The justification for the widespread acceptance of halal foods is tied to number of proven and scientifically logical conclusions, besides the conventional quest to preserve the sanctity of the Islamic religion. To begin with, halal foods protect you from health complications. What is commonly referred to as haram is often harmful, toxic, and poisonous. To amplify this concern, it has been found that most haram foods lead to the increased occurrences of heart related diseases. For instance, the consumption of unhealthy haram fats, haram meat and meat products, use of unclean slaughter facilities can all be considered a major contribution of the causes of heart diseases and thrombosis.

Halal foods are your friend 

Eating, in Islam, is an expression of worship. It should, therefore, be done right. Besides one’s prayer being rejected, eating haram foods sets one on a path of self-destruction, health problems relating to the heart, and ultimately death. Recent scientific findings attribute most deaths above the age of 45 to Coronary Heart Disease. Arguably, the disease is mainly caused by the consumption of unhealthy, unclean, and toxic foods— the very aspects that are absent from halal foods. It is the number one killer disease that can be significantly reduced if the idea behind halal gains the necessary threshold of acceptance.

The consumption of alcohol, on the other hand, is singularly responsible for the majority of cardiovascular disease occurrences. Interestingly, the disease is responsible for 32% of all deaths. In other words, there is a strong correlation between the consumption of alcohol and cardiovascular disease in Australia. Alcohol affects the pulse rate, blood pressure, and sturdiness of heart muscles. This, therefore, significantly increases chances of high blood pressure and associated complications such as stroke, dilated cardiomyopathy, increased cholesterol levels, arrhythmia, and heart failure among others.


It is logical that one should therefore be naturally inclined to halal foods in order to stay healthier— even if it’s not for religious purposes. Consume halal foods such as chicken, duck, turkey, quail, cattle, goat, sheep, rabbit, and venison. This must be slaughtered according to Islamic provisions and certified as clean. Offal products, bones and hides are only acceptable for use if animals were slaughtered according Islamic regulations.

Countering myths and misconceptions about the Halal industry in Australia

By | Halal Industry

In this politicised world where within or outside the Muslim Ummah, Islam has been conceptualised by misconceptions, stereotyping and misinterpreting the Islamic values and codes of practice by the people for their own vested interest, the role and responsibility of Journalists and Media are far more important than ever before in this modern age. Today, the role of a journalist has become globally important and challenging.

Media has the capacity to shape public opinion and its own strength to change public perception on critical issues, nevertheless, the primary goal of the media is to inform, criticize and educate the recipients on the subject rather than exploit the subject aiming for commercial and political gains. Journalism which is the core element of the media, is a discipline of collecting, verifying, analyzing and presenting the stories in a fair and neutral manner including trends, and issues and present it to the public through the media contents.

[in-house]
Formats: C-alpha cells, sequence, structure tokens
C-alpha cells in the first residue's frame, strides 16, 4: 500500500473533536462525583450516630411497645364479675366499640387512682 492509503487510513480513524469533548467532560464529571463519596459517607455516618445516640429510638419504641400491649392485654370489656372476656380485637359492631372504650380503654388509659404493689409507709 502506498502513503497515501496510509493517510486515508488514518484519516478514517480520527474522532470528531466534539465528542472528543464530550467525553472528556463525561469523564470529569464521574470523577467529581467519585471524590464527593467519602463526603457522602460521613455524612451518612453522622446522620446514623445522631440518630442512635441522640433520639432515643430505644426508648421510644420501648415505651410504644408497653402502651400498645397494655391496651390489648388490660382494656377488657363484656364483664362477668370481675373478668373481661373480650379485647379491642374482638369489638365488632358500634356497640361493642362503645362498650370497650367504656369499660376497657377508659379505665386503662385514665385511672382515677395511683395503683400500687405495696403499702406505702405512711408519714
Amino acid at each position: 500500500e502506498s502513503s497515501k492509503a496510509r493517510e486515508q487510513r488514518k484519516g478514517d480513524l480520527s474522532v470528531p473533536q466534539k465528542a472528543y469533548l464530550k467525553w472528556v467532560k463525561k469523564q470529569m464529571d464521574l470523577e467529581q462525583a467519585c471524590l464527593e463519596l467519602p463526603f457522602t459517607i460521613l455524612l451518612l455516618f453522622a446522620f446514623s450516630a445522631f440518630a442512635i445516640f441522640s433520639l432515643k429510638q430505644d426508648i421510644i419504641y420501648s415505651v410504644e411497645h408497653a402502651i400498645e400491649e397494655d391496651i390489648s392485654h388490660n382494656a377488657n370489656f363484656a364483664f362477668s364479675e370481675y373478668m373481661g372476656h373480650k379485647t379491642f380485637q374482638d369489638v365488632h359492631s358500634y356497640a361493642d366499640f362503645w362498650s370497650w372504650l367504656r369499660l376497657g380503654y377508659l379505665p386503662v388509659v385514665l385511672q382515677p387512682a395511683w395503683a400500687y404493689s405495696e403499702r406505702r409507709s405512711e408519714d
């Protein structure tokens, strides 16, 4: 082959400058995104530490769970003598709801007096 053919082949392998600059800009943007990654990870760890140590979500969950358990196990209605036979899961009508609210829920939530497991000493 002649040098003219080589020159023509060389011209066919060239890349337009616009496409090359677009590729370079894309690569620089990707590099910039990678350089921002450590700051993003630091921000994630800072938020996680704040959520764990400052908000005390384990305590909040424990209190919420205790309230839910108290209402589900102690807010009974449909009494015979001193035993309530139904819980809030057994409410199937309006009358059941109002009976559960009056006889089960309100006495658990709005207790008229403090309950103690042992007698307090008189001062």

While the global media is playing a major role in providing timely information and knowledge on current affairs using modern technology; the misuse of technology is also crossing the ethical limits of journalism.

Exposure to faiths, cultures and other elements of human sociology through satellite electronic media, online news media and social media have virtually demolished the territorial boundaries among the people of different backgrounds. In this multimedia age, the digital contents of the media are playing an imperative role in societies through breaking news, attracting stories, and talk shows. Today, in the revolutionary change in the media industry, a Journalist can make a difference on critical issues and sensitive matters through their professional work.

Similarly, the commercialized media of today through digital contents can entertain masses and gain remarkable profits from marketing businesses and trade worldwide, at the same time, it can also promote understanding and coherence between people of different faith and demographics. In this perspective, the biggest problem, today, in the media is the Islamophobia. Overloaded with inflammable contents related to Islam are catered by media outlets, which are the most sellable items and generate huge profits.

Now in this situation, what is the professional and ethical role and responsibility of a Journalist. In Journalism, we believe that a Journalist works in the interest of the public. And the supreme interest of the people in any age has been to live peacefully and respectfully with others. Therefore, it should be the role and responsibility of a journalist that when making stories especially related to someone’s faith an extreme care must be taken that the contents should be thoroughly investigated and validated. Any content that may create high ratings and profit for media outlets but create unrest in the recipients gives no excuse to journalists creating that content.

Talking about Islam, we should not be diplomatic to say that today, Islam has been the most misunderstood religion within or outside the Muslim World and regrettably the western media including Australia has played a significant role in that respect.

Therefore, I believe, it is the prime responsibility of the Muslim Journalists and Islamic media that educating through knowledge about the true Islam and its codes of practice should be their top priority. The Journalist and media should work closely with the Islamic Scholars and Religious leaders and bring their knowledge into the public through their journalistic work.